My name is Saly Ouattara. I think I’m 39 years old, and life has given me 10 children: six boys and four girls. My entire life – from childhood to my marriage and until now – I have not had another job outside of farming. I have farmed for 20 years, on two parcels my in-laws have given me, a total of 1 hectare. On these two plots, I grow groundnuts, maize and cowpea, but mainly I grow cassava. For most of my life, the income generated by my poor harvests have only served to cover family expenses such as healthcare and my children’s education. But my life changed when, in 2006, IFDC and the Research Study Group for Female Action Training (GREFFA, in French) came to our village and offered to support us to better leverage our cassava.
“One hand cannot wash itself…”
In my experience, cassava producers have always worked independently – with little to show for it. Even though I was using good agricultural practices and efficient fertilizer, I myself was collecting only 15-20 bags on all my plots. IFDC and GREFFA taught us individualistic farmers, “You can increase your yields and profit, but you first need to organize – because one hand cannot wash itself.”
So that’s what we did. First, we learned to organize meetings to understand each other better. From there, we received training on the best cassava cultivation methods. We were surprised to learn that not only are there better varieties of cassava, but that we could supplement fertilizer with manure in our fields. By applying these strategies, my two plots produced a miracle: my harvest grew to 8 tons in 2012.
“The IFDC learning trip to Benin opened my eyes.”
Despite this improvement in yields, our revenues were still very modest. Worse, as there was too much cassava on the market, the prices were not very good. It was then that the idea of transforming cassava came to us. It must be said that long ago, I had the chance to travel to Bamako to attend a meeting on gender issues. It was the first time a woman of the village was invited to this kind of meeting. One night, while buying food in a modest restaurant outside of our hotel, I discovered attiéké, a popular dish in that region. I had no idea then, but this delicious food would later change my life.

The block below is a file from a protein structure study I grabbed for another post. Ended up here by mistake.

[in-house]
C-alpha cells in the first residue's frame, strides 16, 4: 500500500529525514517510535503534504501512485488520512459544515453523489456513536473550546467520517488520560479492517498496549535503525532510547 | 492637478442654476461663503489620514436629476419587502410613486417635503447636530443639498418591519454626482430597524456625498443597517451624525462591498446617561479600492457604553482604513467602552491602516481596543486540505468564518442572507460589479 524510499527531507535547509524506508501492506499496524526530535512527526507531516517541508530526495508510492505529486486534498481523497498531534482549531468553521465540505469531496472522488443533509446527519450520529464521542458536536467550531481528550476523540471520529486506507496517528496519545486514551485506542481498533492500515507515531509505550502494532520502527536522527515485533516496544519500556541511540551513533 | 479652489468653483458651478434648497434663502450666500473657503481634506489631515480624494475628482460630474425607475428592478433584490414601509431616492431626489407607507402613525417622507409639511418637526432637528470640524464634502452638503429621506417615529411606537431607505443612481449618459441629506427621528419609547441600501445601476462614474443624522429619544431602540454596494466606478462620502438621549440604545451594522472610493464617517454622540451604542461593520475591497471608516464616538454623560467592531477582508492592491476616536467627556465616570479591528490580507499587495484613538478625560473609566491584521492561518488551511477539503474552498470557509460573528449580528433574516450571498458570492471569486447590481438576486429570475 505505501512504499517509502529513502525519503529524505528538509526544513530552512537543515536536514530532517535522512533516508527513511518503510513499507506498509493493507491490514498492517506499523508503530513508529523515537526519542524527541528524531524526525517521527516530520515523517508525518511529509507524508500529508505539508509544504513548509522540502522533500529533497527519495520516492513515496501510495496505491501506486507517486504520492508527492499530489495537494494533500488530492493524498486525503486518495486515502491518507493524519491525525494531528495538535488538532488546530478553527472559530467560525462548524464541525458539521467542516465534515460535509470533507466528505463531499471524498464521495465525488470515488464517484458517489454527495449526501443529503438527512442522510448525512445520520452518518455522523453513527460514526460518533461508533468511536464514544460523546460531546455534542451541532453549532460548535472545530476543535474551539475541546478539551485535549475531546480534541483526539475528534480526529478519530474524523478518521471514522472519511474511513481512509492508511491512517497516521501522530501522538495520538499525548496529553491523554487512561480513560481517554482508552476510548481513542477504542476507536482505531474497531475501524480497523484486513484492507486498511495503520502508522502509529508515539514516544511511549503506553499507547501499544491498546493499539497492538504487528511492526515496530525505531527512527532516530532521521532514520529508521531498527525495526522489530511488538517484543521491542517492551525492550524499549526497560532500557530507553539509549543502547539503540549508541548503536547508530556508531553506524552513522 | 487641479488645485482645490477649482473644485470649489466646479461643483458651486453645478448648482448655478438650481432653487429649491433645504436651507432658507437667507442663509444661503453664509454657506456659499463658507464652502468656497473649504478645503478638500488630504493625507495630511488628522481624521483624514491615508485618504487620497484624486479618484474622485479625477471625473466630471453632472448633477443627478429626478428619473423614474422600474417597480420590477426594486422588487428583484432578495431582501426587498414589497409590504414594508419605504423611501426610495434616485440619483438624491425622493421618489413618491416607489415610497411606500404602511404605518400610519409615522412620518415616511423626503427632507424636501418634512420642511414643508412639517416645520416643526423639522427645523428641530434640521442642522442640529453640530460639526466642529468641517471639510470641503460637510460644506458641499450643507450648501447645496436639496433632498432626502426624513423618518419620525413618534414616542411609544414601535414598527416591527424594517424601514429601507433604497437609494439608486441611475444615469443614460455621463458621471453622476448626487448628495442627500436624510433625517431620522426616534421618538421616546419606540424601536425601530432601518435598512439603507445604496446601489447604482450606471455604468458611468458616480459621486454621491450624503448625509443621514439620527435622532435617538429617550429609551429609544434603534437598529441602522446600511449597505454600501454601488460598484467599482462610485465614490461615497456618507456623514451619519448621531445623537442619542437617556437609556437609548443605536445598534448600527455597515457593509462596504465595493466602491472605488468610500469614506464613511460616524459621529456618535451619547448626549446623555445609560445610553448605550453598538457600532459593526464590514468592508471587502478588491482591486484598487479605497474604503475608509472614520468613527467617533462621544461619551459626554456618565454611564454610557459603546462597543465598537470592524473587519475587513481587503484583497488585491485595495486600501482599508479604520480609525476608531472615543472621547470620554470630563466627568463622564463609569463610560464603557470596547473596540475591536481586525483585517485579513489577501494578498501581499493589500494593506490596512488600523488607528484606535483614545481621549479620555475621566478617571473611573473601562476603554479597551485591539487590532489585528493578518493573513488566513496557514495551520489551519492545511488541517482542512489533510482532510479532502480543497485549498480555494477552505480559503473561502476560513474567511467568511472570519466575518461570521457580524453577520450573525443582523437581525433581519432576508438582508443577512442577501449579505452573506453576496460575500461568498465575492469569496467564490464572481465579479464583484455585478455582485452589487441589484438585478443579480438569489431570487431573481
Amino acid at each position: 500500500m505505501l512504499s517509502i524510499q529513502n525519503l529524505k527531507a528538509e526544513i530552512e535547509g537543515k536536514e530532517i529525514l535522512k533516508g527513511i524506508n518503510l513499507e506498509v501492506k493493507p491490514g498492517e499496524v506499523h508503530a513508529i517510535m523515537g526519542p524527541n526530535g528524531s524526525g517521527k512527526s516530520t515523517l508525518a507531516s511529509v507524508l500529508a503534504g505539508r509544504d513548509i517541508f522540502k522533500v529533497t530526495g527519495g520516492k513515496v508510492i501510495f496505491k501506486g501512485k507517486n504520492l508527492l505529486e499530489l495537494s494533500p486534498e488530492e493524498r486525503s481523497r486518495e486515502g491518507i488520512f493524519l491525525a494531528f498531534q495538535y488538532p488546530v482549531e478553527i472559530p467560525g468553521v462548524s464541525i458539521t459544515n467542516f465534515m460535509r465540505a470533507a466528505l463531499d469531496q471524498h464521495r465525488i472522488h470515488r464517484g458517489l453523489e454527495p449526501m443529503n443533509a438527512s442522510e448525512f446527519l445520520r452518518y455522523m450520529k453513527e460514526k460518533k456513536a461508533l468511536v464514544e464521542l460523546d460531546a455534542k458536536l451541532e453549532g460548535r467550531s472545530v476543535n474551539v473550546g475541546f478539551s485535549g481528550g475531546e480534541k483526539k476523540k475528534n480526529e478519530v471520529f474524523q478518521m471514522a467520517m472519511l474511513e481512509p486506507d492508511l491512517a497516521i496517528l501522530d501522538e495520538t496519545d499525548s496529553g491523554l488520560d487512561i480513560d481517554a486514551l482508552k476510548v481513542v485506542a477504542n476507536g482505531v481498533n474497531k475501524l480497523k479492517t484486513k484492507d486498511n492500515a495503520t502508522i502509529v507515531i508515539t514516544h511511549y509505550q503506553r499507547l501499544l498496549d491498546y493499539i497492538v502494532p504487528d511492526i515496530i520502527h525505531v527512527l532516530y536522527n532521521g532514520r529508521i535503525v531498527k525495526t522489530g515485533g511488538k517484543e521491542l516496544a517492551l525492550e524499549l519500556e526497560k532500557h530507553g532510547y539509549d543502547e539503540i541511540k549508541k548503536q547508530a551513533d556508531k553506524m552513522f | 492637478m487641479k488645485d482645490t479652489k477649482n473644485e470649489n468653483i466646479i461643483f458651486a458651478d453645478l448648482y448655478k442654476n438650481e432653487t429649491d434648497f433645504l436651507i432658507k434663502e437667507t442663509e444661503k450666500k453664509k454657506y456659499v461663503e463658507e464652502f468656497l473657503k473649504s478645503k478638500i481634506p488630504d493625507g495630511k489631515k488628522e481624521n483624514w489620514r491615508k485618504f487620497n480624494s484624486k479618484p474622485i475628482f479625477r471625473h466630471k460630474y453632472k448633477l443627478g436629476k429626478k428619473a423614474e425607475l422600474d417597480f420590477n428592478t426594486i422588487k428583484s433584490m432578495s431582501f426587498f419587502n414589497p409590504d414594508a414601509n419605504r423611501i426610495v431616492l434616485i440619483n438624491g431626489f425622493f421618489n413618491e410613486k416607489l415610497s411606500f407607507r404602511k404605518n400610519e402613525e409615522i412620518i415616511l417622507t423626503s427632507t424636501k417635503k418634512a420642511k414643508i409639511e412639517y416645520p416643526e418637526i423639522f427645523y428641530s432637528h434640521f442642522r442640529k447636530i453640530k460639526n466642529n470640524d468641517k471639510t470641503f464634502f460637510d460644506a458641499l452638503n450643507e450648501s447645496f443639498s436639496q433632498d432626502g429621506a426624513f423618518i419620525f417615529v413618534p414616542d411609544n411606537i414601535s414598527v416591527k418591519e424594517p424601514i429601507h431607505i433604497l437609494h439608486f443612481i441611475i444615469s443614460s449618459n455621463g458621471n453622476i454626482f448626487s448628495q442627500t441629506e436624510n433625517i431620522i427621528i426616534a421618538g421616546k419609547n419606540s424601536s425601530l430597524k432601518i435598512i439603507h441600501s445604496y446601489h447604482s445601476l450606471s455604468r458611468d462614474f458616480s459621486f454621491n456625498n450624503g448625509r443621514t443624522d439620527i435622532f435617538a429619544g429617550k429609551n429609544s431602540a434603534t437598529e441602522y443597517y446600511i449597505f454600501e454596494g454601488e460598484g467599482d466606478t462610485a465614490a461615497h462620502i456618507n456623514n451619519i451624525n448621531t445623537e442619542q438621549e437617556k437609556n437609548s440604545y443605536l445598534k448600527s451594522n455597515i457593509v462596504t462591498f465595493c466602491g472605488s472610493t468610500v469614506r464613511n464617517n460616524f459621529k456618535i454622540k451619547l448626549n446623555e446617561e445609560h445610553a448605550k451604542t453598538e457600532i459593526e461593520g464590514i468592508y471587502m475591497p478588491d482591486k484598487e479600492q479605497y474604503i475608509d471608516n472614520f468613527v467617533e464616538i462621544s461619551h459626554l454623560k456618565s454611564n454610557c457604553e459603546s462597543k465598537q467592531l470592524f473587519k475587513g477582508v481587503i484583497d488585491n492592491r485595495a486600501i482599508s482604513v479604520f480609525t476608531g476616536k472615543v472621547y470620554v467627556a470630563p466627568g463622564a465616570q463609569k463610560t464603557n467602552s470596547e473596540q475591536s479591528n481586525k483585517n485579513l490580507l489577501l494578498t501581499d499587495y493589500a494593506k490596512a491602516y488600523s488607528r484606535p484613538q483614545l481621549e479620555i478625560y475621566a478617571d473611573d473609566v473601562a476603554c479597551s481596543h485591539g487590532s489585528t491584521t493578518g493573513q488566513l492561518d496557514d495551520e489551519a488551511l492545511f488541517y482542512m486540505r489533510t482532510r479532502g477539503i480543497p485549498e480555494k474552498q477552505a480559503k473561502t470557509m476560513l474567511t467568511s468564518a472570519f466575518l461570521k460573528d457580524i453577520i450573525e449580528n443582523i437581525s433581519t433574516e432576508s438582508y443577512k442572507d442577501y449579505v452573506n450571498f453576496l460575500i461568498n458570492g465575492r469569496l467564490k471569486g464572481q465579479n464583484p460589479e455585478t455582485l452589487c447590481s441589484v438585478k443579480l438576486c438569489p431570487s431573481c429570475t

The following year, I was selected by IFDC to go to Benin and learn all the secrets of cassava. This trip really opened my eyes. I discovered and learned that cassava can be made into many things such as garri, tapioca and, to my great surprise, attiéké. Back in the village, I told the other women what I learned and discussed the idea of making attiéké from our cassava.
“Working together made us more united and more interconnected.”
Thus attiéké quickly became famous in the village here and in the surrounding area. Women flocked from all over to learn the recipe, and over the last five years, I think I’ve taught at least 200 women in the village and elsewhere how to make attiéké, garri and tapioca from their cassava.
With money from selling attiéké, we set up a mutual help system to support those of us who come to give birth. By contributing 1,000 CFA francs a year, every woman can benefit from the full support of care related to childbirth. All this has helped to make us more united and has created solidarity in the village. I think this is even more important than everything else, because nothing is worth more than peace.
But now we want our product to leave the village and conquer urban markets. We know that we could sell our attiéké for three times more than here in Sikasso and Bamako. But first we must overcome the short shelf-life of our product as well as develop appealing packaging for it. That is our priority this year.
We have work to do yet, but it will be a great leap forward.
Saly’s story is part of our “Building Foundations for Female Entrepreneurs” series.